Another interesting cultural difference is the message. American’s when leaving a message, can generally expect a professional im his or her own culture to call back. This is not standard protocol in Latin American culture. As a matter of fact, one can leave many messages, but if the call is important, it is the general expectation of the Latin American that the call will be placed again, and again until he is reached, because it is on the caller to establish the connection in live or real-time.

Important to take into consideration is the time allowance for meetings, once agreed upon.  For some, “being late,” is cultural. Examples of this is the Mexican business persons, as they do not hold much stock in making an agreed upon meeting time.  Late is a way of life and patience is key, however….take it from my personal experience, the AMERICAN should always be on time!

When I had a dinner meeting with a relationship in Mexico, I assumed he would be late, because it is, after all part of the culture. He in turn, out of respect for the American way, made a point of being on time! I was very embarrassed and he was very concerned. Don’t let this happen to you! While he and I continue to laugh about this first experience to this day, I have never forgotten the valuable lesson in culture and business and the integrity of conduct.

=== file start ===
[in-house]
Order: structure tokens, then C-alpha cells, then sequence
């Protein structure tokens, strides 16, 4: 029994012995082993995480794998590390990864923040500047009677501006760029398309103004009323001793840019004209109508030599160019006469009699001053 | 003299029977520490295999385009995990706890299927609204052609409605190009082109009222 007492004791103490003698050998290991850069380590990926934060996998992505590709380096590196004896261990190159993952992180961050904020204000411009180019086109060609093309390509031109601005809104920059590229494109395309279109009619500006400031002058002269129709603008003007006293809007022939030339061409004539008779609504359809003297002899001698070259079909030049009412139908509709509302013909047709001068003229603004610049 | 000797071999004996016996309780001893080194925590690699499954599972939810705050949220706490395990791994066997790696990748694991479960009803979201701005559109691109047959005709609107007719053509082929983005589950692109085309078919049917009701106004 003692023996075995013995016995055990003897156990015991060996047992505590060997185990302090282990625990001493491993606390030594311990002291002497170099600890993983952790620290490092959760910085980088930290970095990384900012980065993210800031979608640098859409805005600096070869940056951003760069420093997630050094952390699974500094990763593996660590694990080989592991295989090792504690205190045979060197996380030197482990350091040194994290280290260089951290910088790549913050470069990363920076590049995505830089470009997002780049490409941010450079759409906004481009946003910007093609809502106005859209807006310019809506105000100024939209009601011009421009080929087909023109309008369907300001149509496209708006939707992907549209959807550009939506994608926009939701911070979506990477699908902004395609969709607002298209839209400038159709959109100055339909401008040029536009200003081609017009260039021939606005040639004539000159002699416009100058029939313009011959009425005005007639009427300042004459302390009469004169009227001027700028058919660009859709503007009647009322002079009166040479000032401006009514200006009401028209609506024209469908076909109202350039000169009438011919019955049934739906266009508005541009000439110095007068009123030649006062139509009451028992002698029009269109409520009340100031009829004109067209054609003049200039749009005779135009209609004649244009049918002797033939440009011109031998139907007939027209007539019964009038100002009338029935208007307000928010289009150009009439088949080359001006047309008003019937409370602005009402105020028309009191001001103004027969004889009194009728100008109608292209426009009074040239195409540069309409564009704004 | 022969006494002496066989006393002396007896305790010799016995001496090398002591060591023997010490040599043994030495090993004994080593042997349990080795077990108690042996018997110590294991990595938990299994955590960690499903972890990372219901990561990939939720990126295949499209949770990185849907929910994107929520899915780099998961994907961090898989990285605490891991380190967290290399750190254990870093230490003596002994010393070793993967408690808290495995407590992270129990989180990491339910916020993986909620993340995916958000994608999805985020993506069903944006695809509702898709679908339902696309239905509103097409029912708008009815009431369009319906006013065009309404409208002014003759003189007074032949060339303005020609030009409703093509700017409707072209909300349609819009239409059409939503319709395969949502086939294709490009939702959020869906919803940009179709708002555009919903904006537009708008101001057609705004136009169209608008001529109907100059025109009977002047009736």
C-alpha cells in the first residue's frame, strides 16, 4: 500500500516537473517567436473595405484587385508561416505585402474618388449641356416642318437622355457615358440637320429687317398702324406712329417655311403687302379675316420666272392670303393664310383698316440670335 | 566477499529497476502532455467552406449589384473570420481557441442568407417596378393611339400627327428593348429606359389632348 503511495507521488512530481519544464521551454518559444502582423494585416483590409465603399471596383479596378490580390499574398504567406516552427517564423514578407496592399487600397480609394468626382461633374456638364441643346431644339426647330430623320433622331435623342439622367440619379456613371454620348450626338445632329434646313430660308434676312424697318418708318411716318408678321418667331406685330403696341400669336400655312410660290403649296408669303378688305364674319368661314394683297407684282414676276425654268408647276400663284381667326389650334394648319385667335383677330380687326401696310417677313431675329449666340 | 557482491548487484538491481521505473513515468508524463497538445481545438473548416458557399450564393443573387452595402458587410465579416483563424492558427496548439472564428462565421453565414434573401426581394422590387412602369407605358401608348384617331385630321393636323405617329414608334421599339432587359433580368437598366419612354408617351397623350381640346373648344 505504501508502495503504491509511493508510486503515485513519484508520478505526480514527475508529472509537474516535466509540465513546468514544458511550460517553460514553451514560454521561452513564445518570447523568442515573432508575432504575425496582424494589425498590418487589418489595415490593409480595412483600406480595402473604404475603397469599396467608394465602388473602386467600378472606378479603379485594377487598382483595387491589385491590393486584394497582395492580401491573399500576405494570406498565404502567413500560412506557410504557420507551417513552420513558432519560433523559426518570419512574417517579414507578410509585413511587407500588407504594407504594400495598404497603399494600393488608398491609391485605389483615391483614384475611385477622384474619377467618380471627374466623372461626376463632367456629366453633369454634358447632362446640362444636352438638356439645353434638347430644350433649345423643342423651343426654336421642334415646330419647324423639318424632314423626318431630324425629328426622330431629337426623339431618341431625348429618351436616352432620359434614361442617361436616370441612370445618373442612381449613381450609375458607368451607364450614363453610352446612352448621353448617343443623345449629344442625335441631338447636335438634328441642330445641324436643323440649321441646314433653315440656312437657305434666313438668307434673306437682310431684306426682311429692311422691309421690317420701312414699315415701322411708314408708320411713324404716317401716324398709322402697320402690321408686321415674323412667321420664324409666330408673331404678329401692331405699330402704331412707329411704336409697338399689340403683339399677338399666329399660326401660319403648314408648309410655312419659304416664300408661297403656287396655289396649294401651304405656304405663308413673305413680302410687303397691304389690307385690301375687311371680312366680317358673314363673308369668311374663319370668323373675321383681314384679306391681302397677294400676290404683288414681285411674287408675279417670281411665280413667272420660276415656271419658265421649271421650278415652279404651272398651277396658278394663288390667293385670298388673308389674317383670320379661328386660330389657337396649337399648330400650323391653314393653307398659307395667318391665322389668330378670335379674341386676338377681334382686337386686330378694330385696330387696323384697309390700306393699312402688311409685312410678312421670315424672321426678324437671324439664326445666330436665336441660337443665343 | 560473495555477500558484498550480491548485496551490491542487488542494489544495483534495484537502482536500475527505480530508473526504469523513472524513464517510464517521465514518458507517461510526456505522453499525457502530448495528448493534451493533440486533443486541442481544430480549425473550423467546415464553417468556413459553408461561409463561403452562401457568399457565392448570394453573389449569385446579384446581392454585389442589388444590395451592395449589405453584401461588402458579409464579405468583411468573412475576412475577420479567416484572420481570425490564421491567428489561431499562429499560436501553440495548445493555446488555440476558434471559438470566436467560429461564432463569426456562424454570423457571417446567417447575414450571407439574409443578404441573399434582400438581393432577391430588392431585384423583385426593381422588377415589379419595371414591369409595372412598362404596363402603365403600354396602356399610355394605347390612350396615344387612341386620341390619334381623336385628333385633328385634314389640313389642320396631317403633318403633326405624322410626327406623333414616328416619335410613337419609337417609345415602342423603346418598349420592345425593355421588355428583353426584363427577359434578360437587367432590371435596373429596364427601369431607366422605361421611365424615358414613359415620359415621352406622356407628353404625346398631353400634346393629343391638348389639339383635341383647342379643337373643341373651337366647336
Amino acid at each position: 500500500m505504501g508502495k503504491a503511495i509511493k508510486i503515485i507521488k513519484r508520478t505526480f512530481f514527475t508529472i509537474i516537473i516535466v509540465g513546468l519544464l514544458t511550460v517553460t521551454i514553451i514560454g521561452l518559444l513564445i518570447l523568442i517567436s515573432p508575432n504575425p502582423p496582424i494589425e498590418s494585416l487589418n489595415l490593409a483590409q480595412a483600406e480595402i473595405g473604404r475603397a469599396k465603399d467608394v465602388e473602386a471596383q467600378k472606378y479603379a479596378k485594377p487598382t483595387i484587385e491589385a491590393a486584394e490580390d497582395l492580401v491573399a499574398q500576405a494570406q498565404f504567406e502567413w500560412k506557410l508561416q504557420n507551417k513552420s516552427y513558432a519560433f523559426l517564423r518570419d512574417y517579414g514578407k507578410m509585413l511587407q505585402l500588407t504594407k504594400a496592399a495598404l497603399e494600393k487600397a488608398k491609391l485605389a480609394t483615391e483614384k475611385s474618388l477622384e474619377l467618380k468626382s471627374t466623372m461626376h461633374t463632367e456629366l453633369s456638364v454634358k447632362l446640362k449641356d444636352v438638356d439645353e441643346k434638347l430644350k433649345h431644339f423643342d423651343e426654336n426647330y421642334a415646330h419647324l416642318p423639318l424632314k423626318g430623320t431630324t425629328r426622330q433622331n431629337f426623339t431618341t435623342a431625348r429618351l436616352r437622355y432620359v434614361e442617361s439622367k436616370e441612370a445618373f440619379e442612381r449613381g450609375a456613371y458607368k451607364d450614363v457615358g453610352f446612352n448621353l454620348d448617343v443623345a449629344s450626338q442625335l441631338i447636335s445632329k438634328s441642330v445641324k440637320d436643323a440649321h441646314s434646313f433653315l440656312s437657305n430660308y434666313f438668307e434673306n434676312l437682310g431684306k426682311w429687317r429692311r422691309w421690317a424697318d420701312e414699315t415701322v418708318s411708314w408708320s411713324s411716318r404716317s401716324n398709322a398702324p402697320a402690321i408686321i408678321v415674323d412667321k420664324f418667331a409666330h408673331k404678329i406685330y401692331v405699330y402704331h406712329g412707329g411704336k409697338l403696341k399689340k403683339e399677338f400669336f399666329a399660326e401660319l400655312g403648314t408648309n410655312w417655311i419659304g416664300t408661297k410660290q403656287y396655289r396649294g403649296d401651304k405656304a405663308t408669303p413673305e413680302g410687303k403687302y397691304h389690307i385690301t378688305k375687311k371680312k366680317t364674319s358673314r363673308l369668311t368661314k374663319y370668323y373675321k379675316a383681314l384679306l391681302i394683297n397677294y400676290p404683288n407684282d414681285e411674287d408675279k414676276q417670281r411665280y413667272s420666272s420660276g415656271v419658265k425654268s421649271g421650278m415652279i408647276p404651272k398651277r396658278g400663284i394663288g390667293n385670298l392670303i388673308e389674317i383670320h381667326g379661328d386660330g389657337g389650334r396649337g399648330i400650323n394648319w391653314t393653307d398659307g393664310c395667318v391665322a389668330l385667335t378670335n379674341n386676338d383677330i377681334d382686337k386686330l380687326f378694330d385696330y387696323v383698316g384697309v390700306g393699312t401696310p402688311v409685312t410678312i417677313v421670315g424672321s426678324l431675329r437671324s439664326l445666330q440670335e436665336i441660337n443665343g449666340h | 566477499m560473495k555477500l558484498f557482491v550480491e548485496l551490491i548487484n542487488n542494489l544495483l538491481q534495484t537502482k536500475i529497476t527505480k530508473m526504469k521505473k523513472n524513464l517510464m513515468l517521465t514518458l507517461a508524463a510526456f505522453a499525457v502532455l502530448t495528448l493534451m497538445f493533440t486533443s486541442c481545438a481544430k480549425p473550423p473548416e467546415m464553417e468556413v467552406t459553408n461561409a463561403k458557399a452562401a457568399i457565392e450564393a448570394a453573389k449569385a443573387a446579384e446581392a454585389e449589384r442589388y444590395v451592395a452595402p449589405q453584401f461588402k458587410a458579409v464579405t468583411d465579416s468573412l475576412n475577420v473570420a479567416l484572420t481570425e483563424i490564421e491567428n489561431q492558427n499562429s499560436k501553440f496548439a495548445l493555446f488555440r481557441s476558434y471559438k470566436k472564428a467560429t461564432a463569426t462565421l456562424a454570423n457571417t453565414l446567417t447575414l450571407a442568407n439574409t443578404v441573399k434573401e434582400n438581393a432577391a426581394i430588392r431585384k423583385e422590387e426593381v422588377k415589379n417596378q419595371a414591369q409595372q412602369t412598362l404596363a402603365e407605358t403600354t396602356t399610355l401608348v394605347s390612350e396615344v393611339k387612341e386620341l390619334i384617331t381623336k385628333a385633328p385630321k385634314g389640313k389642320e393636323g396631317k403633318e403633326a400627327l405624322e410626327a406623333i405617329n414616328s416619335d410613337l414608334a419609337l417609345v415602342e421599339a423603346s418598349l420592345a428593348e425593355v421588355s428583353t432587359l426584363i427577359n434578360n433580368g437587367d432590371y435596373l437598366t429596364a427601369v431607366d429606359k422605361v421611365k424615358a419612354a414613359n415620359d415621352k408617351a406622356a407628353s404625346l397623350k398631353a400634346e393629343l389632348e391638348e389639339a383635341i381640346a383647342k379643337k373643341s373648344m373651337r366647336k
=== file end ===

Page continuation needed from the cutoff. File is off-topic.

About a year ago, I was a liason in a meeting between a group of American Businessmen and a Mexican Businessman. The meeting, while social, was to begin at 8pm. The Americans having travelled that day, were tired and weary and dinner was late by comparison to business dinners in the United States. I recall relaying to the Americans and their respective wives, that conduct, professionalism and alertness at dinner were fundamental to the foundation of the relationship being established.  When dinnertime came around, and the evening went late, complaints were launched indirectly by the Americans and wives were wilting and slumped at the table in exhaustion. The credibility of the relationship was lost in a heartbeat. Game over. There was no respect to the hosting party, or the endeavors to show his guests a traditional Mexican evening of food and entertainment and the exhibition of impatience on the part of the Americans was deemed disrespectful and disappointing. I was embarrassed. After all, it was on my recommendation that the relationship be established and I endorsed the relationship directly.